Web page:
LGA 775

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LGA 775
LGA 775 Socket T.jpg
Chip form factorsFlip-chip land grid array
FSB protocolAGTL+
FSB frequency133 MHz (533 MT/s)
200 MHz (800 MT/s)
266 MHz (1066 MT/s)
333 MHz (1333 MT/s)
400 MHz (1600 MT/s)
Processor dimensions1.47 × 1.47 inches (37.5mm)[1]
ProcessorsIntel Pentium 4 (2.60 - 3.80 GHz)
Intel Celeron D (2.53 - 3.60 GHz)
Intel Pentium 4 Extreme Edition
 (3.20 - 3.73 GHz)
Intel Pentium D (2.66 - 3.60 GHz)
Pentium Extreme Edition
 (3.20 - 3.73 GHz)
Pentium Dual-Core (1.40 - 3.33 GHz)
Intel Core 2 Duo (1.60 - 3.33 GHz)
Intel Core 2 Quad (2.33 - 3.00 GHz)
Intel Core 2 Extreme (2.66 - 3.20 GHz)
Intel Xeon (1.86-3.40 GHz)
Intel Celeron (1.60 - 2.40 GHz)
PredecessorSocket 478
SuccessorLGA 1156
LGA 1366

This article is part of the CPU socket series

LGA 775, also known as Socket T, is an Intel desktop CPU socket. LGA stands for land grid array. Unlike earlier common CPU sockets, such as its predecessor Socket 478, the LGA 775 has no socket holes; instead, it has 775 protruding pins which touch contact points on the underside of the processor (CPU).[2]

The socket had an unusually long life span, lasting 7 years until the last processors supporting it ceased production in 2011.

The socket was superseded by the LGA 1156 (Socket H) and LGA 1366 (Socket B) sockets.


For LGA 775 the distance between the four screw holes for the heatsink is 72 mm, thus such are not interchangeable with ones for sockets LGA 1156, 1155, 1150, 1151, which have a distance of 75 mm.

Technical specifications[edit]

The Prescott and Cedar Mill Pentium 4 cores, as well as the Smithfield and Presler Pentium D cores, used the LGA 775 socket. In July 2006, Intel released the desktop processor Core 2 Duo (codenamed Conroe), which also uses this socket, as does the subsequent Core 2 Quad.[3] Intel changed from Socket 478 to LGA 775 because the new pin type offers better power distribution to the processor, allowing the front-side bus to be raised to 1600 MT/s. The 'T' in Socket T was derived from the now cancelled Tejas core, which was to replace the Prescott core. Another advantage for Intel with this newer architecture is that it is now the motherboard which has the pins, rather than the CPU, transferring the risk of pins being bent from the CPU to the motherboard. The CPU is pressed into place by a "load plate", rather than human fingers directly. The installer lifts the hinged "load plate", inserts the processor, closes the load plate over the top of the processor, and pushes down a locking lever. The pressure of the locking lever on the load plate clamps the processor's 775 copper contact points firmly down onto the socket's 775 pins, ensuring a good connection. The load plate only covers the edges of the top surface of the CPU (integrated heat spreader). The center is free to make contact with the cooling device placed on top of the CPU. The spacing for the CPU cooler mounting holes is 72mm x 72mm.[4]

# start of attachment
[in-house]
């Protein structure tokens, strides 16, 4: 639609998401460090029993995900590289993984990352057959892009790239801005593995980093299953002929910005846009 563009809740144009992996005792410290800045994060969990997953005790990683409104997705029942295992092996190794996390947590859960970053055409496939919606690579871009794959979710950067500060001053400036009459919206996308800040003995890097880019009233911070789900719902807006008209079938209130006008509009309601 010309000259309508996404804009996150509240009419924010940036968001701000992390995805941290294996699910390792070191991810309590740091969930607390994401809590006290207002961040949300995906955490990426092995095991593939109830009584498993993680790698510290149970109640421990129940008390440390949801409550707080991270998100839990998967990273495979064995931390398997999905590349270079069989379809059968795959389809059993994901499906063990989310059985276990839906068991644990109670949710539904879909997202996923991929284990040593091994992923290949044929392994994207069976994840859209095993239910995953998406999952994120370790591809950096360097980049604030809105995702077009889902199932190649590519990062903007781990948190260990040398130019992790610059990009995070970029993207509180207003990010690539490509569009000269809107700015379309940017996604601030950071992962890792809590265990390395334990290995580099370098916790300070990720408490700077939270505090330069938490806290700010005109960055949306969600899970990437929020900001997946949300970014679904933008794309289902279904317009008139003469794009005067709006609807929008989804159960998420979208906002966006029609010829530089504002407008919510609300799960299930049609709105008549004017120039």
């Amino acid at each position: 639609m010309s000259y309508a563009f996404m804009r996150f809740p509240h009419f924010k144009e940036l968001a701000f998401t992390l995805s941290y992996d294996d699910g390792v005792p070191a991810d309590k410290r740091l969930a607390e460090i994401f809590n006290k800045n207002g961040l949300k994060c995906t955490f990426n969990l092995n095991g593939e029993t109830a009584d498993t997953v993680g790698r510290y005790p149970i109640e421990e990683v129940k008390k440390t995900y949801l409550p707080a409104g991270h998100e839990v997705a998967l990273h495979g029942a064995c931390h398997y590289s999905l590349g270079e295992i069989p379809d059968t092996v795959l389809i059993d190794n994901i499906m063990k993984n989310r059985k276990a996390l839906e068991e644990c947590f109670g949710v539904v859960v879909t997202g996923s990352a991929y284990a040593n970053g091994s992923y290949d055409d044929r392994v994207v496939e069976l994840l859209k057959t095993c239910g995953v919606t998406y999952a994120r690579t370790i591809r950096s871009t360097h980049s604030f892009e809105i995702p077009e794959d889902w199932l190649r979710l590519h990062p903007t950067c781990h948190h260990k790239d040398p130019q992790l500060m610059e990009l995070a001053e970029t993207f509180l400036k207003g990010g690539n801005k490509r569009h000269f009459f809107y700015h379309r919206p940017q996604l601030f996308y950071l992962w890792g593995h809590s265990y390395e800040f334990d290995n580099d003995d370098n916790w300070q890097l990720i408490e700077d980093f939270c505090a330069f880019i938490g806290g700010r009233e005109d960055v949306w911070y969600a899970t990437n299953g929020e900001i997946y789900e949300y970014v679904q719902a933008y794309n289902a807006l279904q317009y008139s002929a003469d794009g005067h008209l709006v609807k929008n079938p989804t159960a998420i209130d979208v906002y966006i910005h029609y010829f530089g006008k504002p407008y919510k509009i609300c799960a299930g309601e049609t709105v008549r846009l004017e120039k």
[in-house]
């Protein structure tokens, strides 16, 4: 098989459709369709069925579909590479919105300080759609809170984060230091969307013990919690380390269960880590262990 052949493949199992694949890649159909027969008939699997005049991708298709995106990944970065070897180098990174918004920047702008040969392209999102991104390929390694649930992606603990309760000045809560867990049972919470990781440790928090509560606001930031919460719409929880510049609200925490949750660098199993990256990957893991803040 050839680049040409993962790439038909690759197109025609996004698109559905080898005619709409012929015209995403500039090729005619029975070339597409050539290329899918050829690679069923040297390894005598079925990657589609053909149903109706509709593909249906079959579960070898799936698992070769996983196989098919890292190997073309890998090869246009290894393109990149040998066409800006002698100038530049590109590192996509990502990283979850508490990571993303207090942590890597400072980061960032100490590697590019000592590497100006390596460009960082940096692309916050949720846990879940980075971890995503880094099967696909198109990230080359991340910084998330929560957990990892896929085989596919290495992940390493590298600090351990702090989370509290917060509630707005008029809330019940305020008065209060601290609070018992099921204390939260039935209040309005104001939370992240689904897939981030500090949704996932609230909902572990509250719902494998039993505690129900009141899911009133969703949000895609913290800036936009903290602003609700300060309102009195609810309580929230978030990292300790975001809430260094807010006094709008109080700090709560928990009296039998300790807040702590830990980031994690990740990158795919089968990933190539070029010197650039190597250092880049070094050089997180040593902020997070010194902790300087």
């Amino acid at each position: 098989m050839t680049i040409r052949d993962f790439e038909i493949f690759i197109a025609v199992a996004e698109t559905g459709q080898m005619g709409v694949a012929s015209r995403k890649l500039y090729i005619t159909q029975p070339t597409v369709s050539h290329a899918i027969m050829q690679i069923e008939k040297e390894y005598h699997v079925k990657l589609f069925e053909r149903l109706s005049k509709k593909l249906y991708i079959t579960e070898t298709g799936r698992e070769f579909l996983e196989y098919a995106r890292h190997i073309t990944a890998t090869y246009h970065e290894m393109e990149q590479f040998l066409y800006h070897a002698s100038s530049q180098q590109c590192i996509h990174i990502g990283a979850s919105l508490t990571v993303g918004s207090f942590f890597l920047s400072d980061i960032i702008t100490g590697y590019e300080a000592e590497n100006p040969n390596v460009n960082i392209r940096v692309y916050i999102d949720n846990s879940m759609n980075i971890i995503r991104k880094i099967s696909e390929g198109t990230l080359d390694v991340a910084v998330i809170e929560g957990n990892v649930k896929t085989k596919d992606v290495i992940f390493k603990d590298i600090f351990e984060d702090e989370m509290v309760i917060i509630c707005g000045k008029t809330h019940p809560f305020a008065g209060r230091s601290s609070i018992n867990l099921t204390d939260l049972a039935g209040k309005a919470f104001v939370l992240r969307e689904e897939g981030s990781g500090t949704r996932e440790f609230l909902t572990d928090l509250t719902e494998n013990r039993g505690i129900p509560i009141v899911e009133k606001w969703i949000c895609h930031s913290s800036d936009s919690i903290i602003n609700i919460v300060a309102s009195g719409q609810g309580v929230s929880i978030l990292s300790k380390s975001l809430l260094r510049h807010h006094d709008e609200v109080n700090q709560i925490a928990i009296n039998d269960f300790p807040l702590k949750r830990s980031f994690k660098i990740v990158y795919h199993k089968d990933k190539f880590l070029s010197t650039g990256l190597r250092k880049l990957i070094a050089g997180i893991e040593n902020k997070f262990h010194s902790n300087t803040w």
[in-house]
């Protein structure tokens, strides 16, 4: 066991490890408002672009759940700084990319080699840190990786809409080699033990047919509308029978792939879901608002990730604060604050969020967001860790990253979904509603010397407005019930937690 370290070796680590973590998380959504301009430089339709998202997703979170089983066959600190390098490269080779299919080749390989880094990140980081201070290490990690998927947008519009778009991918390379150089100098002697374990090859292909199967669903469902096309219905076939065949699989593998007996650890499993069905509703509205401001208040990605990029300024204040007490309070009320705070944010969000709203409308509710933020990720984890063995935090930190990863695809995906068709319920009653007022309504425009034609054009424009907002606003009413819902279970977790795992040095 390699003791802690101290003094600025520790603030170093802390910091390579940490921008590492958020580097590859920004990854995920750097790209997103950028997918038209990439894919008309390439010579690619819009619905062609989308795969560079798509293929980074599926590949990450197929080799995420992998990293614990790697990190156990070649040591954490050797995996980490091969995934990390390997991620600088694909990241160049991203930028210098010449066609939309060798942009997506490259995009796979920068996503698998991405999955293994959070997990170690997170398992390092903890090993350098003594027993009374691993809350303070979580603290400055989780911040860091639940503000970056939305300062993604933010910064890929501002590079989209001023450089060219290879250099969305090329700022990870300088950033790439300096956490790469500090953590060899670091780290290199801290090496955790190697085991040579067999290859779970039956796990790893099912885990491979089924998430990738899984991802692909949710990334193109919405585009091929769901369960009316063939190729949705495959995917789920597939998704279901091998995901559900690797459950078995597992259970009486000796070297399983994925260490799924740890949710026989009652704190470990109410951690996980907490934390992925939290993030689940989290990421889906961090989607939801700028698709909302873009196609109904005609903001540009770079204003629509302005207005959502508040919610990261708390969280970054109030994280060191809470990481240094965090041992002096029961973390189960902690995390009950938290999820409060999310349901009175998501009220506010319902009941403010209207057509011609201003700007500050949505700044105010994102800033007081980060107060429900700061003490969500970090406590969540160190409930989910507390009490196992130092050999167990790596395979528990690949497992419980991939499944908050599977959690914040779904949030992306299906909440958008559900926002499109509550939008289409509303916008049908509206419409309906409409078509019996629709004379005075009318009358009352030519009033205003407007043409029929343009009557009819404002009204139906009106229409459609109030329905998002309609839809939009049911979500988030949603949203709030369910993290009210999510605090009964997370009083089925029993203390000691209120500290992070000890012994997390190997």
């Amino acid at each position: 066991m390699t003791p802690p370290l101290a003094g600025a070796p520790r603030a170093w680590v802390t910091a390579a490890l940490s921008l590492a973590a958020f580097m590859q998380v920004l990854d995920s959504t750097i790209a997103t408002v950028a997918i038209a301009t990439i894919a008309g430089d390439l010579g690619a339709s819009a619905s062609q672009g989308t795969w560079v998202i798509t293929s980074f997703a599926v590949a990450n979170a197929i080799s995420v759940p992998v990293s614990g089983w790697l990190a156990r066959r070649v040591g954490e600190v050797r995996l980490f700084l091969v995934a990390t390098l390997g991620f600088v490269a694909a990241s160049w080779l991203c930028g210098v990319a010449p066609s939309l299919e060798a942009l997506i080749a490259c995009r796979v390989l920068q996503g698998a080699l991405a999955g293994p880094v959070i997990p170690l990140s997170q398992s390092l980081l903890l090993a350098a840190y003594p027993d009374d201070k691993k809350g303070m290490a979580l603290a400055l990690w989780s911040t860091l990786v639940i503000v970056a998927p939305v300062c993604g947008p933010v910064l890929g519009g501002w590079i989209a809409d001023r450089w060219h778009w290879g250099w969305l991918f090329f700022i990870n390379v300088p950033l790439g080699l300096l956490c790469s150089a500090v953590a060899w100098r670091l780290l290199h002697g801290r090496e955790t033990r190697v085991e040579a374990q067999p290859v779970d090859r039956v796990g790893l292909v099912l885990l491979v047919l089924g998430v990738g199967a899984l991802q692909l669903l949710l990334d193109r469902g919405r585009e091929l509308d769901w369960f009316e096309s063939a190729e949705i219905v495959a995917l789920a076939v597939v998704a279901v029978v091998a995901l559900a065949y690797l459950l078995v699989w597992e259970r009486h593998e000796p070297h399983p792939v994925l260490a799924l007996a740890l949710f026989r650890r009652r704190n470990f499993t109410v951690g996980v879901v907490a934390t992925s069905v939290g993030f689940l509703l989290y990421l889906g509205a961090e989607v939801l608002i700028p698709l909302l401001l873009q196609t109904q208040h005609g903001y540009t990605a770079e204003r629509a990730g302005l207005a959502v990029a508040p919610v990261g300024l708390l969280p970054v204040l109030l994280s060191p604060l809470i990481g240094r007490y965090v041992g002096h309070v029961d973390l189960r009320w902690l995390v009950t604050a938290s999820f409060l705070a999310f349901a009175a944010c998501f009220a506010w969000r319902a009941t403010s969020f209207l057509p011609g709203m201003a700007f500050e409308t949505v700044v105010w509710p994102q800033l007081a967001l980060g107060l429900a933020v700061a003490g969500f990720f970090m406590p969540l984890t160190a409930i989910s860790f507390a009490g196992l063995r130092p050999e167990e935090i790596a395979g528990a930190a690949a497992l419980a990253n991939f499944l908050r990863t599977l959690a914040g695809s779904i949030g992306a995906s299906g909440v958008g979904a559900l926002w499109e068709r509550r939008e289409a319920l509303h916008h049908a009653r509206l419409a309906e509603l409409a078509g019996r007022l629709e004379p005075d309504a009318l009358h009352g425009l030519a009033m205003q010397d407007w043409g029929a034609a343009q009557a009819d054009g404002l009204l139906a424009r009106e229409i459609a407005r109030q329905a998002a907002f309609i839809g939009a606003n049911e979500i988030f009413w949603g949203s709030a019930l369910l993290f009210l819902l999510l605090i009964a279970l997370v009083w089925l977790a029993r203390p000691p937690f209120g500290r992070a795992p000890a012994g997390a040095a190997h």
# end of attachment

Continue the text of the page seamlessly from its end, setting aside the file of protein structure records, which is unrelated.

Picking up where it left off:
An examination of the relevant Intel data sheets shows that LGA 775 which is used for consumer level desktops and LGA 771 used for (Xeon based) intel workstation and server class computers appear to differ only in the placement of the indexing notches and the swap of two address pins. Many pins devoted to functions such as interfacing multiple CPUs are not clearly defined in the LGA 775 specifications, but from the information available appear to be consistent with those of LGA 771. Considering that LGA 775 predated LGA 771 by nearly a year and a half, it would seem that LGA 771 was adapted from LGA 775 rather than the other way around. In fact, using an adapter does allow LGA 771 processors to be used with LGA 775 motherboards.[5]



Pentium 4 chipsets[edit]


Core 2 chipsets[edit]

Lakeport: 945PL /945P / 945G / 945GC / 945GZ / 955X / 946PL / 946GZ P
Broadwater: i955X / i946 / 946GZ / PL / 965 / i975 / Q965 / P965 / G965 / Q963 / i975X
Bearlake: X35 / P35 / Q35 / G35 / P33 / G33 / Q33 / P31 / G31 / X38